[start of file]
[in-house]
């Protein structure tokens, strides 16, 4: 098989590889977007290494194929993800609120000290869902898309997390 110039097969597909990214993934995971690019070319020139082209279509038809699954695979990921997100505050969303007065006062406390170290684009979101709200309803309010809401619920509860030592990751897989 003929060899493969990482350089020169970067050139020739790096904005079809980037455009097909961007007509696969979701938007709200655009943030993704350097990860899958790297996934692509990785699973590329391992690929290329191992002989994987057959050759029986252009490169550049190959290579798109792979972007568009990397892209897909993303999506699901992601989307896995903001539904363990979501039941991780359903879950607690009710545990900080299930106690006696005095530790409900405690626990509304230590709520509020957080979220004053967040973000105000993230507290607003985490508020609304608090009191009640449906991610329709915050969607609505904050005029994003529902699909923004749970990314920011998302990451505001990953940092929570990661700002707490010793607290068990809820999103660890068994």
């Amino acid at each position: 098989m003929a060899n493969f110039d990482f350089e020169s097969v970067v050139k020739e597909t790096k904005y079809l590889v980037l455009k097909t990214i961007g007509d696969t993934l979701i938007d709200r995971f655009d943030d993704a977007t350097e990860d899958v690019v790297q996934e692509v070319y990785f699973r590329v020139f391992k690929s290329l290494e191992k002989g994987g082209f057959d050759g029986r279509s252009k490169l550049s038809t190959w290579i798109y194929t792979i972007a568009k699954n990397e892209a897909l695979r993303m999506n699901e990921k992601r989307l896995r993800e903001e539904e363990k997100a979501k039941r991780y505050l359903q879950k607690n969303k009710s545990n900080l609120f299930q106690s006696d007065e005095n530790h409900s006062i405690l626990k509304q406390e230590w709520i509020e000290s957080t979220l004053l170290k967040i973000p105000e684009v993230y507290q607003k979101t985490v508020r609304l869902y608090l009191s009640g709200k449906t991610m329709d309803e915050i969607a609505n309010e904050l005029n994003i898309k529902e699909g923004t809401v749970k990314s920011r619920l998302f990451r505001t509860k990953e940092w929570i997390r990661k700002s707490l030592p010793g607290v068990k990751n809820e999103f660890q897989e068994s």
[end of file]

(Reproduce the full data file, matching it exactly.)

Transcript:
[in-house]
């Protein structure tokens, strides 16, 4: 098989590889977007290494194929993800609120000290869902898309997390 110039097969597909990214993934995971690019070319020139082209279509038809699954695979990921997100505050969303007065006062406390170290684009979101709200309803309010809401619920509860030592990751897989 003929060899493969990482350089020169970067050139020739790096904005079809980037455009097909961007007509696969979701938007709200655009943030993704350097990860899958790297996934692509990785699973590329391992690929290329191992002989994987057959050759029986252009490169550049190959290579798109792979972007568009990397892209897909993303999506699901992601989307896995903001539904363990979501039941991780359903879950607690009710545990900080299930106690006696005095530790409900405690626990509304230590709520509020957080979220004053967040973000105000993230507290607003985490508020609304608090009191009640449906991610329709915050969607609505904050005029994003529902699909923004749970990314920011998302990451505001990953940092929570990661700002707490010793607290068990809820999103660890068994």
């Amino acid at each position: 098989m003929a060899n493969f110039d990482f350089e020169s097969v970067v050139k020739e597909t790096k904005y079809l590889v980037l455009k097909t990214i961007g007509d696969t993934l979701i938007d709200r995971f655009d943030d993704a977007t350097e990860d899958v690019v790297q996934e692509v070319y990785f699973r590329v020139f391992k690929s290329l290494e191992k002989g994987g082209f057959d050759g029986r279509s252009k490169l550049s038809t190959w290579i798109y194929t792979i972007a568009k699954n990397e892209a897909l695979r993303m999506n699901e990921k992601r989307l896995r993800e903001e539904e363990k997100a979501k039941r991780y505050l359903q879950k607690n969303k009710s545990n900080l609120f299930q106690s006696d007065e005095n530790h409900s006062i405690l626990k509304q406390e230590w709520i509020e000290s957080t979220l004053l170290k967040i973000p105000e684009v993230y507290q607003k979101t985490v508020r609304l869902y608090l009191s009640g709200k449906t991610m329709d309803e915050i969607a609505n309010e904050l005029n994003i898309k529902e699909g923004t809401v749970k990314s920011r619920l998302f990451r505001t509860k990953e940092w929570i997390r990661k700002s707490l030592p010793g607290v068990k990751n809820e999103f660890q897989e068994s």